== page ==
Yesterday I got worried when finding traces & hints of Samuel Beckett, a great favourite of mine, in my own writing. (Beckett really is a figure one wouldn’t try to imitate – bla – bla – bla). Today, a happy day of strange coincidences (Jung would probably call it synchronicity*), I read this in Mary Oliver’s A Poetry Handbook:

You would learn very little in this world if you were not allowed to imitate. And to repeat your imitations until some solid grounding in the skill was achieved and the slight but wonderful difference – that made you you and no one else – could assert itself.

But if this is true, if imitating is a way to develop ones own voice, how come I feel so troubled?

Oliver can tell me why:

Every child is encouraged to imitate. But in the world of writing it is originality that is sought out, and praised, while imitation is the sin of sins.

While visual artist traditionally have been encouraged to study old masters, writers have been expected to find their own way, right from the start.

A poet develops his or her own style slowly, over a long period of working and thinking – thinking about other styles, amongst other things. Imitation fades as a poet’s own style begins to be embraced. (…) Emotional freedom, the integrity and special quality of one’s own work – these are not first things, but final things. Only the patient and diligent, as well as the inspired, get there. writer, trying to find her own way …


*(Synchronicity: the experience of two or more events that are apparently causally unrelated or unlikely to occur together by chance, yet are experienced as occurring together in a meaningful manner)

7 Comments Add yours

  1. Harold Rhenisch says:

    Even the language is borrowed from our ancestors. The poet who wrote about this best was W.S. Graham. English, for example, is a gift from Old Norse and Anglo Saxon and French. Old Norse is a gift from older ancestors, and so on…everything is borrowed, everything speaks for the ancestors in the present, and the individual identity is a social construct created for Enlightenment purposes, but then co-opted by the Romantics, and then by the Marxists, and now by the ubiquitous National Socialists, and all that now, is also a ‘his’ or ‘her’ identity. One is not, however, bound to any particular narrative through this landscape. My ancestors sit around a boxing ring, making bets in a dozen languages and currencies, to see how the boy is going to do. Yours, no doubt, are up to something different. We don’t look for a voice. We have one. But a book-voice, ah, that is another thing. it is a script we write.

  2. KM Huber says:

    “Emotional freedom, the integrity and special quality of one’s own work – these are not first things, but final things.”

    Forgive me, Sigrun, I come to your wonderful post during a break in my own daily writing–your post is my treat/reward for working. Today is not one of my better writing days, and if my life depended upon it I could not find emotional freedom, integrity, or any kind of special quality in any thought that I have haphazardly conveyed in words, if, indeed, I have. These are early days for this particular piece of writing and slow going.

    Thanks to your post, I am rested and eager to struggle for a few more hours to get down initial thoughts as I am reminded that I write for what will emerge ultimately.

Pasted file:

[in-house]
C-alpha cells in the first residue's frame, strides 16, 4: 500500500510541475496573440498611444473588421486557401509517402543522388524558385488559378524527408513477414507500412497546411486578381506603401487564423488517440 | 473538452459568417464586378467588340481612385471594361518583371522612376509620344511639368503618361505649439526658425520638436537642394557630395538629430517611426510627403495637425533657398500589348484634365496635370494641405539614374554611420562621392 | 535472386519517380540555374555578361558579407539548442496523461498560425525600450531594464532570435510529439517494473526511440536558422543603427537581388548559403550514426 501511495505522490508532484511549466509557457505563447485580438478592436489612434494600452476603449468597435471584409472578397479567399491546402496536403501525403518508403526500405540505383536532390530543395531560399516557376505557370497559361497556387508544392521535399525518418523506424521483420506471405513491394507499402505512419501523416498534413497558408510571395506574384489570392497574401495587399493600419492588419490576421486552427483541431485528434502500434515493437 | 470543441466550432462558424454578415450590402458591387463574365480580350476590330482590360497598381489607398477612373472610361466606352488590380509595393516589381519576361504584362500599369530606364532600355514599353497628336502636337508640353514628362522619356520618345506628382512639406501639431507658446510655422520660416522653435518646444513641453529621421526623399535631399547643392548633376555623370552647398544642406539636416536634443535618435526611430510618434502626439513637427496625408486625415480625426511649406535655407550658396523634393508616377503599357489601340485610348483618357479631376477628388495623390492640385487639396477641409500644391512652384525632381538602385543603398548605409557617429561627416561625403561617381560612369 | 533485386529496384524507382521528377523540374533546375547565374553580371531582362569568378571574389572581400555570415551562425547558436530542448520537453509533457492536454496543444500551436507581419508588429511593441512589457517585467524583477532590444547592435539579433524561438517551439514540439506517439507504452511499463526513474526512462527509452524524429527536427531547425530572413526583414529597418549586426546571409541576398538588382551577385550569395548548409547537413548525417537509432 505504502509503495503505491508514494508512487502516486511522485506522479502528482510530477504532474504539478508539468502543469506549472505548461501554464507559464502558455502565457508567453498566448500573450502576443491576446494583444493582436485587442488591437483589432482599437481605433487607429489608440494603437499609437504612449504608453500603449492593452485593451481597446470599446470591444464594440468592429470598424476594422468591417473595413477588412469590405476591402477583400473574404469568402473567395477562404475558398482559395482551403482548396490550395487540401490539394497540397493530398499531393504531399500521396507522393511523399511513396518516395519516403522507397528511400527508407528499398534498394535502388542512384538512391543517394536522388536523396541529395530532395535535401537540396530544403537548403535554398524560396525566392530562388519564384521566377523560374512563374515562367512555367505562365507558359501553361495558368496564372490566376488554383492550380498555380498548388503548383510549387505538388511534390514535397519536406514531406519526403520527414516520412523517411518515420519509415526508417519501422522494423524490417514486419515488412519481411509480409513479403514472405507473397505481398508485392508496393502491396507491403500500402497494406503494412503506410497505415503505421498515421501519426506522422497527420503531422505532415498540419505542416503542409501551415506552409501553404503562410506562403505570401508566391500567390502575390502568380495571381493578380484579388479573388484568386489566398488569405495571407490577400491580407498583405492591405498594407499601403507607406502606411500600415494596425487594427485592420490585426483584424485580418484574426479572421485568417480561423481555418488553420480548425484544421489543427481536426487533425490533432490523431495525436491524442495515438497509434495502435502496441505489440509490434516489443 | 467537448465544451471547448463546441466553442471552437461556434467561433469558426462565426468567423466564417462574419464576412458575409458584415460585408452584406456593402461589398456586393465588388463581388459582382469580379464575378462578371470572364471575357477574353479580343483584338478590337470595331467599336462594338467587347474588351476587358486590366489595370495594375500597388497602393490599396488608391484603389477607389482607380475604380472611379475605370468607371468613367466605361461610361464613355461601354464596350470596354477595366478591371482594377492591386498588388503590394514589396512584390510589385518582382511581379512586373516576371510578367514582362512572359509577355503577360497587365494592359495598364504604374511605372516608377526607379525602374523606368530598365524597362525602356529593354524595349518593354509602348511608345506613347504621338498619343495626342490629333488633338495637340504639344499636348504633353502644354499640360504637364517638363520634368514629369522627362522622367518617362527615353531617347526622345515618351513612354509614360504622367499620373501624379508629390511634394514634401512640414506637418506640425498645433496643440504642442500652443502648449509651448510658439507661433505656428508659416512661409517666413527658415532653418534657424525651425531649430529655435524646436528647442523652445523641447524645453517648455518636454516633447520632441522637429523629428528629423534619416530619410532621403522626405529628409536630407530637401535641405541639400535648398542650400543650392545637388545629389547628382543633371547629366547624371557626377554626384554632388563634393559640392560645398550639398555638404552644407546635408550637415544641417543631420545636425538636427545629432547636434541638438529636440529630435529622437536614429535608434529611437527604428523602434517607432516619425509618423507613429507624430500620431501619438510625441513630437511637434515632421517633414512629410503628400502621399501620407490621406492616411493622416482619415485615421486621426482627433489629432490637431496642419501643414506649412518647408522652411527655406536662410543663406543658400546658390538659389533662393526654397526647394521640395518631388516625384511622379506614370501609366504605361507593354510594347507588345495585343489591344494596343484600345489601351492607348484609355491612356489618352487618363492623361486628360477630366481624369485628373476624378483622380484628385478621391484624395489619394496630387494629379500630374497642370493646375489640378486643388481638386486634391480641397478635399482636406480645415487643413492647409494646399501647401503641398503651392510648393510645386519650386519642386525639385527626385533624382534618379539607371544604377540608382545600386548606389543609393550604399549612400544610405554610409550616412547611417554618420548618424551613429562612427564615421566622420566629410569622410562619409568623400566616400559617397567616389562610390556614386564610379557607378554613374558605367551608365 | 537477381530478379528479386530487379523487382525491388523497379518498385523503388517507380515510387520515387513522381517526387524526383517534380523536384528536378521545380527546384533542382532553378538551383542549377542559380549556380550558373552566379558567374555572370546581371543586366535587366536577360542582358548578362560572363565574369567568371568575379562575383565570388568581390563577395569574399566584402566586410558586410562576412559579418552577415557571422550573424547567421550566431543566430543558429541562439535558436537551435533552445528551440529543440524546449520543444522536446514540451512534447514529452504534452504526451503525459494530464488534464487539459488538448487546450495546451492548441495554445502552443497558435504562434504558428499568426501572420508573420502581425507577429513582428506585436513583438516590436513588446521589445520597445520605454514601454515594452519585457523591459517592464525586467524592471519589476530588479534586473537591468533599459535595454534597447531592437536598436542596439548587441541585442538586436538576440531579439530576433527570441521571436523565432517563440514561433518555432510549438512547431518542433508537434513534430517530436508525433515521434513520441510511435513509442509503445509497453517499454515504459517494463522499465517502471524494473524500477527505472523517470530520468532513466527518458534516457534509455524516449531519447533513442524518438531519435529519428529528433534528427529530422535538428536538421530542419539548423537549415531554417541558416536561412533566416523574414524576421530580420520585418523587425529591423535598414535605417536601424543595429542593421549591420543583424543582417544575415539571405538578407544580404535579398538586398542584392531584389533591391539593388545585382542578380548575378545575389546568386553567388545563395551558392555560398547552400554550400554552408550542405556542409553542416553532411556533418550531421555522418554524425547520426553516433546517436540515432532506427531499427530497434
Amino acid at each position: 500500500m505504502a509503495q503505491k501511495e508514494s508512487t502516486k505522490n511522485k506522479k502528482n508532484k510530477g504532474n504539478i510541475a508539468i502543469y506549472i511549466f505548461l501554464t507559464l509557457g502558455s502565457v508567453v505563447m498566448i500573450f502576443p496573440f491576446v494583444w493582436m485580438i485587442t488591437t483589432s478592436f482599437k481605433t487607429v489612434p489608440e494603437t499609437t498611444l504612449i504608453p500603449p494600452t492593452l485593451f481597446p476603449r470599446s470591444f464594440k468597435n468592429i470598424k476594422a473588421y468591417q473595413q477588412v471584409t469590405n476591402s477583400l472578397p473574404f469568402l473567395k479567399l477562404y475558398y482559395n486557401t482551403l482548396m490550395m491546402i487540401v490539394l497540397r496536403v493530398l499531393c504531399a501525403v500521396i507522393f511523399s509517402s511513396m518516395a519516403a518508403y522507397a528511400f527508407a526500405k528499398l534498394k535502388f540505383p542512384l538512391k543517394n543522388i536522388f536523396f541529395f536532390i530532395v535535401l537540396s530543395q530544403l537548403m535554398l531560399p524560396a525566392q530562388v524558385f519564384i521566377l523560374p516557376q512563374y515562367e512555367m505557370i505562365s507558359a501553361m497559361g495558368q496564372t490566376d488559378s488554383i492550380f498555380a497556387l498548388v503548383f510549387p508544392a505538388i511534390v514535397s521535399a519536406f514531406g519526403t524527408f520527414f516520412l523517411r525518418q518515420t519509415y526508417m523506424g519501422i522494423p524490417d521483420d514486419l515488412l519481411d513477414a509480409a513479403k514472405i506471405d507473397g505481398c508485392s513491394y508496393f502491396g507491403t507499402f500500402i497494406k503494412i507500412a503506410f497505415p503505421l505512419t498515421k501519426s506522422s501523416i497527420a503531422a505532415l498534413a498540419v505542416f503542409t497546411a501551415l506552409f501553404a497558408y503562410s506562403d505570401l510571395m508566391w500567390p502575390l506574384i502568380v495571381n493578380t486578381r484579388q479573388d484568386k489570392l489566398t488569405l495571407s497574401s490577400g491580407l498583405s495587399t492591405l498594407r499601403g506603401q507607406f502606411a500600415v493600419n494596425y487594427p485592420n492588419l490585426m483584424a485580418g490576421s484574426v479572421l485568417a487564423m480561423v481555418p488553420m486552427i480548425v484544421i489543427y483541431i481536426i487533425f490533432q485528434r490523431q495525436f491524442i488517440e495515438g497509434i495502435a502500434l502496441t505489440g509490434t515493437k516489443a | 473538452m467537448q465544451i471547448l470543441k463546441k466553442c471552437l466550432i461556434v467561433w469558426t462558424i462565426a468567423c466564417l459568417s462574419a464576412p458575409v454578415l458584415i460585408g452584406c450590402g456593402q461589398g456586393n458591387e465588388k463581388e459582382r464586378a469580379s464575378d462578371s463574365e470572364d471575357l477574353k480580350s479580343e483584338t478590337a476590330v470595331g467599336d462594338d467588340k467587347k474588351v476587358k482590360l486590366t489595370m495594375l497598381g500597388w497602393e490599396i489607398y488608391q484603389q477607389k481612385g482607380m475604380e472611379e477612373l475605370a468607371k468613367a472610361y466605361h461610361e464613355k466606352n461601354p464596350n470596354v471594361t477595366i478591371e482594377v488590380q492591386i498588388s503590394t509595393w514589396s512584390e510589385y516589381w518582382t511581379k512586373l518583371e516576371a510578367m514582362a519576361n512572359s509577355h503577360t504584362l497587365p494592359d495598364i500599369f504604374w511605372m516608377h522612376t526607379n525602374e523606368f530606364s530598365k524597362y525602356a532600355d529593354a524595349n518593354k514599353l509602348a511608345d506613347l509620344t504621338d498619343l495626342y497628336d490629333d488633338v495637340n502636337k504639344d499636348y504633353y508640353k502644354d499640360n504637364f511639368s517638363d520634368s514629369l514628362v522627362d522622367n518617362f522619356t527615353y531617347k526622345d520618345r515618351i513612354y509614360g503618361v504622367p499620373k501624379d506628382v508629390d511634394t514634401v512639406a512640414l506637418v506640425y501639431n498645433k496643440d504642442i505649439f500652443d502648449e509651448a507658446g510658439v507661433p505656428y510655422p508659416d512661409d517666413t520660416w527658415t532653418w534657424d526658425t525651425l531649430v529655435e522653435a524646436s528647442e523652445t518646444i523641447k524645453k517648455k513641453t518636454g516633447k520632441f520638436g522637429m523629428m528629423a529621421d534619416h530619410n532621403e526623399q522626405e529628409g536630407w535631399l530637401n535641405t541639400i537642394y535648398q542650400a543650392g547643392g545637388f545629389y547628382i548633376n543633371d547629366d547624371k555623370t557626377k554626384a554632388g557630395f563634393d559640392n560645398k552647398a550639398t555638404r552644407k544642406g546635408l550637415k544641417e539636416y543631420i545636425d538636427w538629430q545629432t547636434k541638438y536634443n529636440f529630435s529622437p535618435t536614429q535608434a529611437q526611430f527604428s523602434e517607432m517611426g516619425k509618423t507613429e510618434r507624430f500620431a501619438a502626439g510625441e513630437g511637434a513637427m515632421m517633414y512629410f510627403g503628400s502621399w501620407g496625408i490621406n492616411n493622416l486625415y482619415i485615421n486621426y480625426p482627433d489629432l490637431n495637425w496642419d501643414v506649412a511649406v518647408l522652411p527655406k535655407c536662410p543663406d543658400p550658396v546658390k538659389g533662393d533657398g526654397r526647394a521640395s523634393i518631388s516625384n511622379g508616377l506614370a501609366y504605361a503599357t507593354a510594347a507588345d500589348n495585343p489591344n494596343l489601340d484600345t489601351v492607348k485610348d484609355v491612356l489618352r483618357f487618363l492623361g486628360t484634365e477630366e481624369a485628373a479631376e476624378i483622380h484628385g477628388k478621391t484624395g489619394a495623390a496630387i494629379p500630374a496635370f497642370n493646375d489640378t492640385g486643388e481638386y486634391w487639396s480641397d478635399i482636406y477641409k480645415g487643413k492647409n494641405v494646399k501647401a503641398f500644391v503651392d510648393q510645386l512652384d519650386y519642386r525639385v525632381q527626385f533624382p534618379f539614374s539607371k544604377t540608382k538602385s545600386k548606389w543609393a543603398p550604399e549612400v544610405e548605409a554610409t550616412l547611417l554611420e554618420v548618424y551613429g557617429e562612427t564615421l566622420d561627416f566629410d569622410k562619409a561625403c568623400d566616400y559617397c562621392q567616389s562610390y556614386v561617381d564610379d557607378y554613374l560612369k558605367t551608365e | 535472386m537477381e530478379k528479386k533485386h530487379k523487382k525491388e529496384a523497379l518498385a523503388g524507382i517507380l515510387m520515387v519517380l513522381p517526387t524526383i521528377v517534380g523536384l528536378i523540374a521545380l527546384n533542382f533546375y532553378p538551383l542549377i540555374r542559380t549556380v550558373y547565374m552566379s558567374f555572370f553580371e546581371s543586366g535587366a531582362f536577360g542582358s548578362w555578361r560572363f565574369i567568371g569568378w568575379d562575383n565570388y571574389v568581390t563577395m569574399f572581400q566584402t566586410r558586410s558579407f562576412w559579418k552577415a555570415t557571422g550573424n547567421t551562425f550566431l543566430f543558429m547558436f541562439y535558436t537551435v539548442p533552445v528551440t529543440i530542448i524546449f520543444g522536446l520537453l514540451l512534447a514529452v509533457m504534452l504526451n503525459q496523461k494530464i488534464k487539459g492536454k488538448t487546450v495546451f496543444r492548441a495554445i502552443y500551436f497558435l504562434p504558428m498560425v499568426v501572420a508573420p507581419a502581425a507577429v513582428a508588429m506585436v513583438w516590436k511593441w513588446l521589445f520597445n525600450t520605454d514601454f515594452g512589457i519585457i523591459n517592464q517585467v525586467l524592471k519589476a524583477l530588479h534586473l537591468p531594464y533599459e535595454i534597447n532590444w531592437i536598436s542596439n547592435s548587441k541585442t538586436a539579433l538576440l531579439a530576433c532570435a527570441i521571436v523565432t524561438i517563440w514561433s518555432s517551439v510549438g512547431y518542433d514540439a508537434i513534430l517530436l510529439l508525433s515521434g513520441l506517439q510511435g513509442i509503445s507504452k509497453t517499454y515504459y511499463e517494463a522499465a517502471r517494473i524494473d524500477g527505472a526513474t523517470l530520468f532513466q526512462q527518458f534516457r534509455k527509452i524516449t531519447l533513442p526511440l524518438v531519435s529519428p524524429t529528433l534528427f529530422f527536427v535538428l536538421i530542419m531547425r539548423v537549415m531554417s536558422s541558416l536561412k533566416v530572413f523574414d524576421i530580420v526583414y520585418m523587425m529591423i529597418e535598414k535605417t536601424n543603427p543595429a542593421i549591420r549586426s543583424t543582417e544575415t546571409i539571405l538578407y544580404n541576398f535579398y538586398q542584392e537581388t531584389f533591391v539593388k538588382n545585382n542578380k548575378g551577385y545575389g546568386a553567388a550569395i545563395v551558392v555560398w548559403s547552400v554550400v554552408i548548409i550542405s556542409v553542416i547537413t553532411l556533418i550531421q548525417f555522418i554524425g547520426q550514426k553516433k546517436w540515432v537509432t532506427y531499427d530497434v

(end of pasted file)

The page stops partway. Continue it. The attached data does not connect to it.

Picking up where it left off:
Yours in synchronicity,


    1. Sigrun says:

      Dear Karen, I send you all my love end good wishes – across the Atlantic, from heart to heart! You know, it sounds like a cliché, but it is actually true: we need the contrasts; pleasure & pain, light & darkness, etc., etc. even if it sometimes feels TOO MUCH!

  3. We write within writing. There is some truth to intertextualité.

  4. It’s so true about writers being expected to find their own way from the start. And learning from other writers, from many poets I know, is reserved for only the most contemporary indie authors (usually each other). Anyone before is simply passé. I find that many have not even explored the modern writers (like Beckett or Mallarme–although many continental philosophers have) for wonderful ways to grapple with their own use of language.

    Wonderful image for the writer finding her way, by the way.

    1. Sigrun says:

      Thank you Melissa!
      I’m learning a lot about writing these days. I’m 45, and probably I should have figured out things earlier, but I guess everything has its own time – .
      Basho says:
      “Do not seek to follow in the footsteps of the wise; seek what they sought.” In a writers world this might mean something like: Try to learn from the very best, and then extend their wisdom through your own work.

  5. The idea of writers having to be original is quite a Western Civilization concept. In the sphere-of-influence that includes China, Persia, Japan and other cultures we call “Eastern,” creative work is expected to stem from masters through mimicry as a learning method and through allusions in the work. Basho, for example, often used allusions to Li Po and other famous predecessors.

    Naturally, there is a difference between copying and allusions, but practicing in the predecessors’ styles is a good way to learn any art. A few people are born originals perhaps, but such a tiny percentage! And if all a writer does is read other indie-fashion writers, or refuses to read other writers at all for fear of having his or her style “tainted” by antecedent artists, how can that person mature creatively? Where is the delicious opportunity of change through exposure to other fellow human being-artists?

    Besides, you can’t be truly revolutionary if you don’t know your oppressor intimately. You have to understand who/what you are rebelling against.

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